Oh, Day 9. Had we known we’d get stuck in a rain and hailstorm, we may have burned the candle at both ends the night before. Maybe. The DH said it best, “How else would you have known you were in London if it didn’t rain?”
Up to this point, we’d had great travel weather with highs in the mid 80s, except for Brugge where overcast skies kept it cool. The day started out well enough: cloudy, but bearable. We bought tickets for a Hop On Hop Off tour right across the street from our hotel. We rode the bus the full length of the route. Highlights included:
- The London Eye
- #10 Downing Street
- Horse Guards
- Royal Courts of Justice
- Trafalgar Square and Nelson’s Column
- St. Paul’s Cathedral
- The Monument
- The Gherkin (I think it looks like a Fabergé egg!)
- The Shard
- Tower Bridge
- Tower of London
- London Bridge
- Millennium Bridge
- Houses of Parliament
- Big Ben
- Westminster Abbey
We hopped off at the Tower Bridge and Tower of London stop. The Tower of London is a former fortress, royal palace, and prison. In fact, some of the most famous beheadings happened here, including St. Thomas Moore, Thomas Cromwell, and Queen Anne Boleyn. Currently, it houses the Crown Jewels. More on that later in this post!
I would like to take credit for planning this specific tour on June 2nd, but alas, it was completely serendipitous. We arrived just in time for a 62-gun salute commemorating Queen Elizabeth II’s coronation. Score one for me!
We opted to take a guided tour by one of the Yeoman Warders (a.k.a. Beefeaters). This was much more entertaining than an audio tour and the kids were able to follow along. Ours was very snarky, which the adults loved!
The tour lasted about 45 minutes. Then, we were off to see the Crown Jewels. Unfortunately, picture taking is prohibited inside the building ☹️. You’ll just have to take my word that viewing them is well worth the visit. Or, you can just visit this site and see for yourself.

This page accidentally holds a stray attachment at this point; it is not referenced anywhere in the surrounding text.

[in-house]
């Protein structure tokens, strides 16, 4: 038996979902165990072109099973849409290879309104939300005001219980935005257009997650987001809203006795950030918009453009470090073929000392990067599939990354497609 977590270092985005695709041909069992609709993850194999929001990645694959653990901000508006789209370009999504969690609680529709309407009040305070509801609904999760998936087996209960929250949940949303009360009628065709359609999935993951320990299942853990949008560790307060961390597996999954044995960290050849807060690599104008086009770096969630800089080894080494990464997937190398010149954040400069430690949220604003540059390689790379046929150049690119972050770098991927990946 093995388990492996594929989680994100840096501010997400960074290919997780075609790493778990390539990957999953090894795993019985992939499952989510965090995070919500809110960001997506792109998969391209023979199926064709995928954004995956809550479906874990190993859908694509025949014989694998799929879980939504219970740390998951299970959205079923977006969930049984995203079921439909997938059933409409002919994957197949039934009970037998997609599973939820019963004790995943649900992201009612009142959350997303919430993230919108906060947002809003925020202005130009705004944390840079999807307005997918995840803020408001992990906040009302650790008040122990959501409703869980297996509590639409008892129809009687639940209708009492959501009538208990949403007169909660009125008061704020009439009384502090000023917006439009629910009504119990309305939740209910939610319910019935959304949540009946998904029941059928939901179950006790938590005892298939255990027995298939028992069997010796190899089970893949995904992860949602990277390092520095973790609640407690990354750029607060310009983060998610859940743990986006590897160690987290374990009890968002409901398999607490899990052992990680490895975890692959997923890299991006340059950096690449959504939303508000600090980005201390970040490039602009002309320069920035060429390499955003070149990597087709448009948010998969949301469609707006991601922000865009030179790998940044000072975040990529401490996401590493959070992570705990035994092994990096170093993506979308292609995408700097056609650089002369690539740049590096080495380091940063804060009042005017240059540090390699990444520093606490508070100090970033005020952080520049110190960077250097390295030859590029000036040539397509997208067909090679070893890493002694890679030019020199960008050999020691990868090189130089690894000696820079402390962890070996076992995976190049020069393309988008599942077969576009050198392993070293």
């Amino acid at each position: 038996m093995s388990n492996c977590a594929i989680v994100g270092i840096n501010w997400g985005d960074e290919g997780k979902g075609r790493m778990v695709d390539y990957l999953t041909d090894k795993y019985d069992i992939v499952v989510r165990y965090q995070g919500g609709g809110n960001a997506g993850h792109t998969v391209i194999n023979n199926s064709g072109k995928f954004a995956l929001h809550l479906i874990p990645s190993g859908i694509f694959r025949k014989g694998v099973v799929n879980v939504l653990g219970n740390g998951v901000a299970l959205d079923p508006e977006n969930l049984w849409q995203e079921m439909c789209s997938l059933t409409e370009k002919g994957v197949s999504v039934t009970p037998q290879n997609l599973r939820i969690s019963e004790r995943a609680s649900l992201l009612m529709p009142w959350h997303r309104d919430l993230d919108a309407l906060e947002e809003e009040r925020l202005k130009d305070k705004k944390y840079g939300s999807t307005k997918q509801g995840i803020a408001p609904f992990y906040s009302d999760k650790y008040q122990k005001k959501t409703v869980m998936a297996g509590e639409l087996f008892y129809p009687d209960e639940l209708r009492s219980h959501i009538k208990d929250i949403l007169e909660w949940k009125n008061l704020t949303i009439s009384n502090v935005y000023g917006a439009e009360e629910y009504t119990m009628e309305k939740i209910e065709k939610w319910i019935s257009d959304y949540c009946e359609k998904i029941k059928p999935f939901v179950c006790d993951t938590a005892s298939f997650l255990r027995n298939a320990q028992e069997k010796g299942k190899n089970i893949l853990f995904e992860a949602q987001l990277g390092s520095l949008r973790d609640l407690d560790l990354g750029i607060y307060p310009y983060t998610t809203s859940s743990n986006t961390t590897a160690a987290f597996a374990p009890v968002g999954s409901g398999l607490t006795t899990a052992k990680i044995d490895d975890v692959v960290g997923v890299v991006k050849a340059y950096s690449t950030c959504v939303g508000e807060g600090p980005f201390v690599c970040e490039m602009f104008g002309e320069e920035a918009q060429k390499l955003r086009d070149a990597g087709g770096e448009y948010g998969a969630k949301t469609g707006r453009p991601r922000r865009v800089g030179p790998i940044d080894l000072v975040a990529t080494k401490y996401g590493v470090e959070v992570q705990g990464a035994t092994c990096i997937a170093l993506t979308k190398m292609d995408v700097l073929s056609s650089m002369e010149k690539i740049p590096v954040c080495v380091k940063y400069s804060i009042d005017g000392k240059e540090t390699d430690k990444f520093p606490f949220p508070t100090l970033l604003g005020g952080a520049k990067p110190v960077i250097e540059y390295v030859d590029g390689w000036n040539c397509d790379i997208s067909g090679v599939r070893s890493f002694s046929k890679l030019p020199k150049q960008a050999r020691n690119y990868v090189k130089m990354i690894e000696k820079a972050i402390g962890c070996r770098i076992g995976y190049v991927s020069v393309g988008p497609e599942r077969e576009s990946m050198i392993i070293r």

Sidebar: Britain was a colonial powerhouse in its heyday. It reaped the benefits of its colonies, including a wealth of gemstones for its ceremonial garb, like crowns, scepters, etc. that live in the Tower and are checked out occasionally for events such as a coronation. Many of the stones’ countries of origin are listed inside the building. It was sobering to realize many of those same countries are in abject poverty today, drowning in human rights issues. Not to mention homeless families living inside the tube stations and on the streets of London. Just something I thought about in the presence of such opulence.
After visiting the gift shop the plan was to hop back on the bus and backtrack to some of the other locations. But out of nowhere a thunderstorm hit. We sought shelter under an archway along with about a hundred other visitors. Before we know it, it started hailing. Not very large, but still a less than ideal situation. After about an hour it let up just enough for us to exit the tower and seek shelter in a nearby restaurant for a late lunch.
The rain paused eventually, but we could see on the radar it would soon be back. We hopped back on the bus anyway and headed toward Westminster. The DH was determined to get a picture with Big Ben and the Houses of Parliament.
We were hoping to go up the London Eye, but this was as close as we got. Having done it before, I really didn’t mind. #notafanofheights
Pretty soaked and tired, we gave in and rode the tour bus back to the hotel. We reasoned an early night could only make the next day traveling cross-Atlantic that much smoother. Even though our last day was cut short, we really enjoyed everything we got to see and do. I told the DH we’ll just have to plan another trip to London to make up for what we didn’t get to see and do. Of course, he agreed.
So ended our European tour of six cities over nine days. It was a dream vacation that would not have been possible without the kindness of his dear aunt.
Please let me know if you have any questions about the locations or the trip itself. I shall be more than happy to answer them.
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